Princeton Engineering researchers have isolated a compound that kills bacteria that can cause incurable infections.


Artist’s rendering of Enterobacter

The compound, called cloacaenodin (chloa-say-nodin), is a short, slip-knotted chain of amino acids known as a lasso peptide, encoded by gut-dwelling bacteria as a defense mechanism.

This peptide works by attacking rival bacteria, and it’s a very potent killer, according to A. James Link, professor of chemical and biological engineering. If harnessed by science, it could be redirected to fight infections that are not treatable by today’s medicines.

When released, the peptide hooks into a target cell’s RNA-producing enzymes and shuts down basic cell functions. It targets an especially fearsome group of pathogens belonging to the genus Enterobacter, which the Center for Disease Control and Prevention (CDC) has identified as a primary driver in an accelerating global crisis - bacterial infections that increasingly do not respond to conventional antibiotics.

“Not only does [this peptide] kill off-the-shelf, historical Enterobacter strains, it also kills Enterobacter strains that actually have come from patients in the hospital and that are drug resistant,” said Link, who published a paper on the findings in ACS Infectious Diseases.

Link’s research group has discovered several peptides in this same class — structured with a ring knotted to a tail that threads back down through the ring, like a lasso in a rodeo trick — that show promising antibacterial properties.

He said cloacaenodin is unique because it can kill clinically relevant drug-resistant strains, making it a promising subject for antibiotic development. The finding also suggests his peptide-mining and synthetic biology techniques could reveal more antimicrobial compounds with strong drug-development potential, an essential step in quelling the growing superbug crisis.

“If it’s made by one Enterobacter species, it’s likely going to kill other species of Enterobacter. So it’s this sort of guilt by association approach,” Link said.

This gives researchers a way to prioritize peptide-mining hits, since peptides that are encoded in strains related to pathogens are more likely to have interesting bioactivity, he said.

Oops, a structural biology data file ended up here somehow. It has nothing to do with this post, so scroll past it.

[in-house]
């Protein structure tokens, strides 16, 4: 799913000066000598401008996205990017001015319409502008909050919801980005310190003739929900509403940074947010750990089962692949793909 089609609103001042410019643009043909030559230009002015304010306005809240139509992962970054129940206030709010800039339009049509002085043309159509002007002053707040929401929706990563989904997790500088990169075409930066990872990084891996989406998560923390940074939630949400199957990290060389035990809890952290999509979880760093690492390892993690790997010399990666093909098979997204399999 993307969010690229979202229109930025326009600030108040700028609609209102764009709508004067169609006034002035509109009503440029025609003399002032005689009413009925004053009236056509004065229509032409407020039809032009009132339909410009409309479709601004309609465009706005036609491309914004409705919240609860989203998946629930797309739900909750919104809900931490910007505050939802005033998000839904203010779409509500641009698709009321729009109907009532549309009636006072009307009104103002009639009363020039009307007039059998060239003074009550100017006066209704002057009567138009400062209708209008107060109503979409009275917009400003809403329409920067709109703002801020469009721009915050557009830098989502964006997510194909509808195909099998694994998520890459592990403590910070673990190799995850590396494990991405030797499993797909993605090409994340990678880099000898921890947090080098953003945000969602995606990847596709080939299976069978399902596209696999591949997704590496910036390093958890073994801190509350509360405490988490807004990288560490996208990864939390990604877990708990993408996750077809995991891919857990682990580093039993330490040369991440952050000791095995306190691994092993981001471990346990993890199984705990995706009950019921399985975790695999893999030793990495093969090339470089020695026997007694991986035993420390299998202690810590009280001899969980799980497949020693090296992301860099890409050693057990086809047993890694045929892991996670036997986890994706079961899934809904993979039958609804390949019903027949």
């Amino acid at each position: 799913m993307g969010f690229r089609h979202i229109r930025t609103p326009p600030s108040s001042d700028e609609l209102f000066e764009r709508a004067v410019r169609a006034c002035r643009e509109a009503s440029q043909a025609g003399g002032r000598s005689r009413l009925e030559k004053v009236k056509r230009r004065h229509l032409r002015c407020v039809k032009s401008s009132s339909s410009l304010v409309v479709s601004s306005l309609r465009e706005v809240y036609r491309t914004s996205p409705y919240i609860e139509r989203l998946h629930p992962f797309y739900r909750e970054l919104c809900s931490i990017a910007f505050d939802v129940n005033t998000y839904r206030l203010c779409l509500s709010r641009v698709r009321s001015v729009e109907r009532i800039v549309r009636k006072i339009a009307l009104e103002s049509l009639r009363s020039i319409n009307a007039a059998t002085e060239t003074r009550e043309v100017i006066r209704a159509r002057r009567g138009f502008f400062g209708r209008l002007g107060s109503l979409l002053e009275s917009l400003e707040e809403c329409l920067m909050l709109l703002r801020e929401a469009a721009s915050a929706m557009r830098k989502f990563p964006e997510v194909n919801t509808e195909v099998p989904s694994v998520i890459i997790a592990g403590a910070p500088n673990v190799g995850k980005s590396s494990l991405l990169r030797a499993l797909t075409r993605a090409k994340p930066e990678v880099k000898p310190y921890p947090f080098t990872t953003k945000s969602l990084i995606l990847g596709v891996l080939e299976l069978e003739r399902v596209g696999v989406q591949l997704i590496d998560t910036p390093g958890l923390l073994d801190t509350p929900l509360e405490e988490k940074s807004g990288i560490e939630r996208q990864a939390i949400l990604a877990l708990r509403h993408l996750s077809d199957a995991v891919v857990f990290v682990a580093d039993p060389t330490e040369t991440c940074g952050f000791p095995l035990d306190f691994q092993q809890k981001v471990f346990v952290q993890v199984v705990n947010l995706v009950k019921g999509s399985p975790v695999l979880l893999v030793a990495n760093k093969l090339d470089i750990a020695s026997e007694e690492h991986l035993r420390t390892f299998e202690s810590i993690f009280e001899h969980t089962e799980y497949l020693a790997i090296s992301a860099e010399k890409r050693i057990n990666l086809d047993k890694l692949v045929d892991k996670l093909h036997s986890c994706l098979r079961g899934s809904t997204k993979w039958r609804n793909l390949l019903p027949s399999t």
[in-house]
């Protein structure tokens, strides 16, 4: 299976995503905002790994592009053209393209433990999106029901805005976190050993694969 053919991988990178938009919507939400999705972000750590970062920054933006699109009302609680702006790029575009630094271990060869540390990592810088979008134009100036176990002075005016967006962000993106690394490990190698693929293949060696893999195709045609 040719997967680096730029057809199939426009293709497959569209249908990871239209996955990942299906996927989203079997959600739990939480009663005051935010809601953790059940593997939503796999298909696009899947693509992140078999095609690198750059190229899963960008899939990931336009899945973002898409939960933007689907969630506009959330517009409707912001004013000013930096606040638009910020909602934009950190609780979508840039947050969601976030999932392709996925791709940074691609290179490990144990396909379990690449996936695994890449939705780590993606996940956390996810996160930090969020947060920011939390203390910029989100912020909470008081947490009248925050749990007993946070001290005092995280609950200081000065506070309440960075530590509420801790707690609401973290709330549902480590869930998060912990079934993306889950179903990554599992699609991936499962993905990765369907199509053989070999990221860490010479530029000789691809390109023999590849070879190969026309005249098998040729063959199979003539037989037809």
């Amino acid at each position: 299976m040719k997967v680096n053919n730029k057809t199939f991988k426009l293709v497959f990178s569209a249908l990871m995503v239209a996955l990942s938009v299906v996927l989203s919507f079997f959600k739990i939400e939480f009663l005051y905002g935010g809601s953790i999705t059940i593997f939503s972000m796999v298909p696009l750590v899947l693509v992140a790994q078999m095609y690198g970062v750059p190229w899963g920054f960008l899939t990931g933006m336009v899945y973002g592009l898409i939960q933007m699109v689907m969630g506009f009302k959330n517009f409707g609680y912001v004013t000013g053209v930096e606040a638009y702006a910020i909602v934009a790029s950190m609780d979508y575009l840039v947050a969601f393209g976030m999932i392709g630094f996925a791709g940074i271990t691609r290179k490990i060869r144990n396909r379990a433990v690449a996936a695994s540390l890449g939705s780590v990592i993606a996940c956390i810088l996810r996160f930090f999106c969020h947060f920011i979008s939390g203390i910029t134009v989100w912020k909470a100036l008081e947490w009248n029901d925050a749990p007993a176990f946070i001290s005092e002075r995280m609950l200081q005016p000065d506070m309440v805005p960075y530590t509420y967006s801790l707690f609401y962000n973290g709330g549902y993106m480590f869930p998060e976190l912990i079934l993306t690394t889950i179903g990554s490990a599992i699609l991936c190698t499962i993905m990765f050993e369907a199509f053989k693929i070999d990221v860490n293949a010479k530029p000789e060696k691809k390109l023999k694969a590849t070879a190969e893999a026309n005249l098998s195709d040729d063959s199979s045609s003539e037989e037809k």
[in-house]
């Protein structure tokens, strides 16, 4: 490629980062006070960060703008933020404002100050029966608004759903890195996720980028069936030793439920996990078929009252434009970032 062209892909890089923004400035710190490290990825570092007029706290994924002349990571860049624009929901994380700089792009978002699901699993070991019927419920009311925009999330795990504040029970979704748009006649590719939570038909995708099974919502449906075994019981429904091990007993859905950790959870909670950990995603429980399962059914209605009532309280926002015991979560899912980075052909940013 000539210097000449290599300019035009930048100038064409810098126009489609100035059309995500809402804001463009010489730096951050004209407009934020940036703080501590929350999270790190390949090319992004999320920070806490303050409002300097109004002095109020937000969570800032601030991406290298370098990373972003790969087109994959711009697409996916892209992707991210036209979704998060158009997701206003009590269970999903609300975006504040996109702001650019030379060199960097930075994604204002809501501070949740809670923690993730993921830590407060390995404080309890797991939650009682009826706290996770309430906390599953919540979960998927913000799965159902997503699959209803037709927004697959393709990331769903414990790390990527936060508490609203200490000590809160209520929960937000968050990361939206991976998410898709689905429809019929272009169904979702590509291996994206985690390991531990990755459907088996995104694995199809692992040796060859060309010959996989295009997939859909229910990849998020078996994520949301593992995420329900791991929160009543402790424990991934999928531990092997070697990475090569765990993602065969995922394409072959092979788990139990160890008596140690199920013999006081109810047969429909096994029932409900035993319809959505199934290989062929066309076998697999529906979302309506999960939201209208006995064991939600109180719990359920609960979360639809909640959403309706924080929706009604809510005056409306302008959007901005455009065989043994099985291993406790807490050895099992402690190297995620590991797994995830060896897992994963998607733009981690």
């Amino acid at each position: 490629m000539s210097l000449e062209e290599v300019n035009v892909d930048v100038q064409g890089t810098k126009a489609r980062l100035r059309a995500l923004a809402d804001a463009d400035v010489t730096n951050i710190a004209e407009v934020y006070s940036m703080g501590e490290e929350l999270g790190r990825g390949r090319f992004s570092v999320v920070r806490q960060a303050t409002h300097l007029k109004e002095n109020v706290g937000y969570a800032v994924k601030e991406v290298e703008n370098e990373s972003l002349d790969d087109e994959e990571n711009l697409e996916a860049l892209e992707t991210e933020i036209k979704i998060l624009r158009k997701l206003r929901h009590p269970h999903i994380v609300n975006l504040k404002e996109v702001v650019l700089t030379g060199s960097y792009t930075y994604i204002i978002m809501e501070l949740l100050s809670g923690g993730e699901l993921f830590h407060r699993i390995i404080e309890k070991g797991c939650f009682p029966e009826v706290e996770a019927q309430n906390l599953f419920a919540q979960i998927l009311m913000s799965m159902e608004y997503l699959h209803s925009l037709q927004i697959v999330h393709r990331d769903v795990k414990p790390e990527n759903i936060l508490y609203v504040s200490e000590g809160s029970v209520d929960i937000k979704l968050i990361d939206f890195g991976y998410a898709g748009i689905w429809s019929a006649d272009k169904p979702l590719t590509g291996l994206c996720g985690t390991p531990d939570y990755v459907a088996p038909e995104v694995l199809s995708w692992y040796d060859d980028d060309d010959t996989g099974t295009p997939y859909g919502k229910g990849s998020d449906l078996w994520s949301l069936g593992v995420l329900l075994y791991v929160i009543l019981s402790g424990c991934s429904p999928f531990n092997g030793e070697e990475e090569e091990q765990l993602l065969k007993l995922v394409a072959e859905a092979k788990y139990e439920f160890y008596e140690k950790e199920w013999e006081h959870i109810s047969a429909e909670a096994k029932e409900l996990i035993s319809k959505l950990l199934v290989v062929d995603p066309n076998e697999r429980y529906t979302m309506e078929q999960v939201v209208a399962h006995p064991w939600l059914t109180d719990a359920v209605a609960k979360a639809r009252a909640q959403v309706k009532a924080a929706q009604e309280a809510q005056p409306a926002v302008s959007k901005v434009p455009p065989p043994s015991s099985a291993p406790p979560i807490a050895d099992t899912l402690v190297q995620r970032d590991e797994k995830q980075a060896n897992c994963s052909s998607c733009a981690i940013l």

“It’s one thing to kill bacteria,” said Drew Carson, a fourth-year PhD student in chemical and biological engineering and the paper’s first author. “It’s another thing to kill bacteria that can actually make people really sick.”

Guilt by association 

While cloacaenodin shows strong antibacterial properties, it’s only the first of many steps to a new treatment. Determining a compound’s safety is difficult and expensive, and moving from initial testing through the regulatory process takes a minimum of 10 years.

CARB-X research chief Erin Jorgensen said that, historically, some peptides have proven toxic to the kidneys, curbing their use in drugs. But peptides with bacterial-selective activity that don’t harm animal cells will likely lack this toxicity, according to Link.

But this new compound shows promising antibacterial properties and the researchers have only just begun to consider what comes next. They plan to start by testing it in animal infection models to confirm that it can clear the infection and that it is safe for animal cells. More broadly, however, this compound’s discovery suggests that Link and his team have developed a peptide-mining toolkit that will turn up many other interesting compounds in the future, and there is no telling where that will lead.

“The way that we find these peptides is by looking at the genome sequence of an organism,” Link said. “If you give us any DNA sequence, we can very rapidly and very accurately figure out if there’s a lasso peptide encoded within it. We also know about certain sequences within lasso peptides that means there’s a good chance that they’re antimicrobial. And that’s how we homed in on this one.”

Link said there are thousands of Enterobacter genome sequences that have been entered into scientific databases, and the lasso peptide his team discovered is found in only a handful. One of those organisms came from a hospital patient who had a lung infection. And because of his guilt-by-association approach to finding the peptide, they knew it would likely kill many related organisms that don’t have the exact same genes.

“We tested it against a dozen or so strains and saw activity,” Link said, referring to antibacterial activity. “But it potentially has activity against several hundred and maybe even thousands of these sequenced isolates of Enterobacter.”

The paper, “Cloacaenodin, an antimicrobial lasso peptide with activity against Enterobacter,” was published in ACS Infectious Diseases.